The biggest law firm in the world can practice in Hawaii, the state Supreme Court ruled Monday.
That right had been challenged by local attorney Jim Bickerton in connection with a case in which he represented a mortgage borrower against a bank.
Bickerton contended Rules of the Hawaii Supreme Court prohibited the international law firm Dentons from operating in Hawaii because not all Dentons lawyers are licensed here. Dentons had established itself in Hawaii through a merger with Alston Hunt Floyd & Ing.
On Monday, the court ruled that Dentons can practice here.
A statue of King Kamehameha in front of Aliiolani Hale, the home of the Hawaii Supreme Court.
PF Bentley/Civil Beat
“We always expected that the Court would recognize the value of having multijurisdictional firms woven into the fabric of our legal community,” Paul Alston, Hawaii managing partner for Dentons, said in a statement.
Bickerton said he had no objection to the ruling.
“This is a situation where a court is interpreting its own rule; it really can’t be wrong,” Bickerton said after the court released its unanimous opinion. “It’s entirely their prerogative.”
It was a decidedly conciliatory tone by Bickerton, who had taken a tough posture by challenging Dentons’ right to operate in Hawaii even though the firm had a big stable of lawyers licensed to practice in Honolulu.
In challenging Dentons’ right to practice in the islands, Bickerton cited court rules governing law firms. For example, one of the rules says “each director of a lawyers’ professional business organization shall be licensed to practice law in this state by this court.”
In Dentons’ case, the firm employs thousands of lawyers worldwide, including 900 in the U.S. and 3,500 in China.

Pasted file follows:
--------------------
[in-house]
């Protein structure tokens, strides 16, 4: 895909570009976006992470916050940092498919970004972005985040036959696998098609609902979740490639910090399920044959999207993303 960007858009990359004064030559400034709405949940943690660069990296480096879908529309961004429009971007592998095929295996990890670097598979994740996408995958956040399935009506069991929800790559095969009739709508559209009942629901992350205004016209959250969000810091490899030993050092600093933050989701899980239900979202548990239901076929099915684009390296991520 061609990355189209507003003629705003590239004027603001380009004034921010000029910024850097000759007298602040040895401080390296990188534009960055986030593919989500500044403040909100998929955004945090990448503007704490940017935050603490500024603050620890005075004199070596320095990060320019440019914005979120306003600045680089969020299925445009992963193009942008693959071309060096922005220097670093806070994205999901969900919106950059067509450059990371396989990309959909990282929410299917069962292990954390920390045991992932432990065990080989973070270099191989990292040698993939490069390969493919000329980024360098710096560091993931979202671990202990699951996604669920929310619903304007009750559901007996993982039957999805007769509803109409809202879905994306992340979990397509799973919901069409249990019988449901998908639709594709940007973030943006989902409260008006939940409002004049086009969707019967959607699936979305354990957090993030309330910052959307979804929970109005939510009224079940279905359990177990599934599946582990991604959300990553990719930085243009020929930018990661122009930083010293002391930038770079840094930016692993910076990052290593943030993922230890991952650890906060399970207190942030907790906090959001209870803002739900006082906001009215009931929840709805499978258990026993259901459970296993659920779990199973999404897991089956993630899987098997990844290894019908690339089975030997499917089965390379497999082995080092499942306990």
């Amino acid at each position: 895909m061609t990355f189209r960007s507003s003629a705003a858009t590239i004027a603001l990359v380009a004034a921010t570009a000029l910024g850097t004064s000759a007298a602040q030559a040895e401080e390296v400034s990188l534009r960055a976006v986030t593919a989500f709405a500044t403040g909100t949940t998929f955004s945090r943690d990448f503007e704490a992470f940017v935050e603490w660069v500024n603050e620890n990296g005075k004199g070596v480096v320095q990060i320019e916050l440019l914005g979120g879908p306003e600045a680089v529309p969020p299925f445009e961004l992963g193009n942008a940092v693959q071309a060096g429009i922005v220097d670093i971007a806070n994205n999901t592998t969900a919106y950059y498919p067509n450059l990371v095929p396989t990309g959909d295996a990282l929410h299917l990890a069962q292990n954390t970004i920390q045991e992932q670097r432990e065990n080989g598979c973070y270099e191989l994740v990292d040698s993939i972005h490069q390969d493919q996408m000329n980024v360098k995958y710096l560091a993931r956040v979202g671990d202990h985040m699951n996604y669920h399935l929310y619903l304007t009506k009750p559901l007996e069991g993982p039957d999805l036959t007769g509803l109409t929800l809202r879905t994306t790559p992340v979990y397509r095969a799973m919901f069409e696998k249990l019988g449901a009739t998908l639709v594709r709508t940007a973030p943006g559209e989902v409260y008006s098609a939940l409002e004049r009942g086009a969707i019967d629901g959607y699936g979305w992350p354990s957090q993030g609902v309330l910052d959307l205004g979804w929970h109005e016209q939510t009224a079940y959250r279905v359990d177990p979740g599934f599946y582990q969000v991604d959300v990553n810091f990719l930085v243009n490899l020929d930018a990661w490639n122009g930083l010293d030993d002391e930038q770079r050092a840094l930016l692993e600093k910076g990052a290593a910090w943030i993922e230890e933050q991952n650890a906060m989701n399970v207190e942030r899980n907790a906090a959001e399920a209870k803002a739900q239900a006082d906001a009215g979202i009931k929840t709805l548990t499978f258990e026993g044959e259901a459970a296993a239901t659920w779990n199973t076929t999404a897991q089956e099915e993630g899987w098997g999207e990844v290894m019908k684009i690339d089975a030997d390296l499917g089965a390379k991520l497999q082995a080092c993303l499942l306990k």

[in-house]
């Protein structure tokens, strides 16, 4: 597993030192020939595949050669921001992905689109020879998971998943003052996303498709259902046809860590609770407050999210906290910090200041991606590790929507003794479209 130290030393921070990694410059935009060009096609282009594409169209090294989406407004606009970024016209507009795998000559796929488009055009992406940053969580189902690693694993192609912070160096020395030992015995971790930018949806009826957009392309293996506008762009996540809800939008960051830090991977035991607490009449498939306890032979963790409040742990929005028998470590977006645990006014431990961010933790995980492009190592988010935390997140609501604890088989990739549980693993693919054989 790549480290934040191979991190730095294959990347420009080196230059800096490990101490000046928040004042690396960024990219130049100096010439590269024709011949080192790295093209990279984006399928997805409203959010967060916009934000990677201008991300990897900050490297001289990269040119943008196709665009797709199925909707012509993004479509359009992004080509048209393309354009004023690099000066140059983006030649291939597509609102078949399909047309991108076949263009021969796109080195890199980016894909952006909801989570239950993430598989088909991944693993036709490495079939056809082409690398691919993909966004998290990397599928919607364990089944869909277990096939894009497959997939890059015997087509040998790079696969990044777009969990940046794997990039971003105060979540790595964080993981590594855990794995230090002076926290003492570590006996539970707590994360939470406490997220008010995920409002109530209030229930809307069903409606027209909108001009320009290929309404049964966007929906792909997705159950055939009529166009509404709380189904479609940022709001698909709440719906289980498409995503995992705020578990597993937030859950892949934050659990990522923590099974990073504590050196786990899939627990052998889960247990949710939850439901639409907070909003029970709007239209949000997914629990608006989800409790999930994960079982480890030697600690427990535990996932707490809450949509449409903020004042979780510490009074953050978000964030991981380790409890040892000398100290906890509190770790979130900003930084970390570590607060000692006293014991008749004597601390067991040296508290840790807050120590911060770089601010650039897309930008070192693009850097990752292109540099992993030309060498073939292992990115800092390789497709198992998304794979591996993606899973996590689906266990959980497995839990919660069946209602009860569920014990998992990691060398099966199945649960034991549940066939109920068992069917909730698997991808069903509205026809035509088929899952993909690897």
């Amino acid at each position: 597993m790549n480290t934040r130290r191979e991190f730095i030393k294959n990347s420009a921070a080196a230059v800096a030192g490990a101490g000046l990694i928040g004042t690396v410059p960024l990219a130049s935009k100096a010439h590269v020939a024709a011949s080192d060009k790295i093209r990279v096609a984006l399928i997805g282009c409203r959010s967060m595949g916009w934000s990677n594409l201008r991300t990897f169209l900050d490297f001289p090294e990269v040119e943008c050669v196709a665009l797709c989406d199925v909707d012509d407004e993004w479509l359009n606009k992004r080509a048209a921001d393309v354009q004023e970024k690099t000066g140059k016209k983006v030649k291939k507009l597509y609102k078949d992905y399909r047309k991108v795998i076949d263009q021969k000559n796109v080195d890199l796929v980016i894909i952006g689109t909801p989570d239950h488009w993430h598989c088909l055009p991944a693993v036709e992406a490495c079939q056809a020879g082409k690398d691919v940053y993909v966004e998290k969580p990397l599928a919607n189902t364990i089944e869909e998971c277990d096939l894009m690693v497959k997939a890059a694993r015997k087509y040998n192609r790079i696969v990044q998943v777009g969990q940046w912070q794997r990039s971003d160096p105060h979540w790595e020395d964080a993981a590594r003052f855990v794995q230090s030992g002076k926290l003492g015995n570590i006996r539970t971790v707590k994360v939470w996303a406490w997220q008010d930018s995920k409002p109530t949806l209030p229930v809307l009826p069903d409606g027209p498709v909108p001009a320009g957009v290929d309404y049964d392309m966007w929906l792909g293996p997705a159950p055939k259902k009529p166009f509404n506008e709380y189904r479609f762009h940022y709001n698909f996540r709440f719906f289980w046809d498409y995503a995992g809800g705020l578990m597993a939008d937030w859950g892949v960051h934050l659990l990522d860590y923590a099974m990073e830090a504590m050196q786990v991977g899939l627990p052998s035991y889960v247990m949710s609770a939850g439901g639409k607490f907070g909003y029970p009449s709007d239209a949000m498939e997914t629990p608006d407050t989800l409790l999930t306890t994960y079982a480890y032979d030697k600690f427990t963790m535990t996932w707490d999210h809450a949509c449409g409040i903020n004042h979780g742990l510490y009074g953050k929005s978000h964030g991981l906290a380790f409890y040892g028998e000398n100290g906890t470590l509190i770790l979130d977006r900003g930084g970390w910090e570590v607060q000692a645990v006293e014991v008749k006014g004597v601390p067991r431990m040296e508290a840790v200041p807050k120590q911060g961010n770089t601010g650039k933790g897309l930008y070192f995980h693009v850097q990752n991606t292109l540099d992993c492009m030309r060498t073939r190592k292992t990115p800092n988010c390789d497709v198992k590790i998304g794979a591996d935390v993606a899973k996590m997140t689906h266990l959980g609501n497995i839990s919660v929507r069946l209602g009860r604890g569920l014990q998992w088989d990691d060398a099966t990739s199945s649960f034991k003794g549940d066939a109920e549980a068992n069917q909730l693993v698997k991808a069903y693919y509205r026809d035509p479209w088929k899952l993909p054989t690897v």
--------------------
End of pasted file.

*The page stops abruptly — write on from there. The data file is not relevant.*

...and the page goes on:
Bickerton argued the rules meant only lawyers licensed to practice in Hawaii could own stock in or help direct the firm they worked for. Accordingly, he said, given its many partners not licensed in Hawaii, Dentons couldn’t practice here, and neither could former Alston Hunt Floyd & Ing lawyers, who are now part of Dentons.
Bickerton made his argument in response to a routine request in a case between Denton’s client, CIT Bank, and a mortgage borrower represented by Bickerton. Dentons’ lawyers wanted the court’s permission to bring in a California lawyer not licensed in Hawaii to help on the case, a routine move that rarely creates controversy. Not only did Bickerton oppose the request; he argued Dentons shouldn’t be allowed to operate at all.
Bickerton, meanwhile, called one of Dentons’ rebuttals a “dumb-ass argument.”
Rejecting Bickerton’s argument, the court said his interpretation of court rules might have been true when they were adopted. But the court said subsequent rules eliminated any requirement that only Hawaii-licensed lawyers could serve as partners in law firms operating here.
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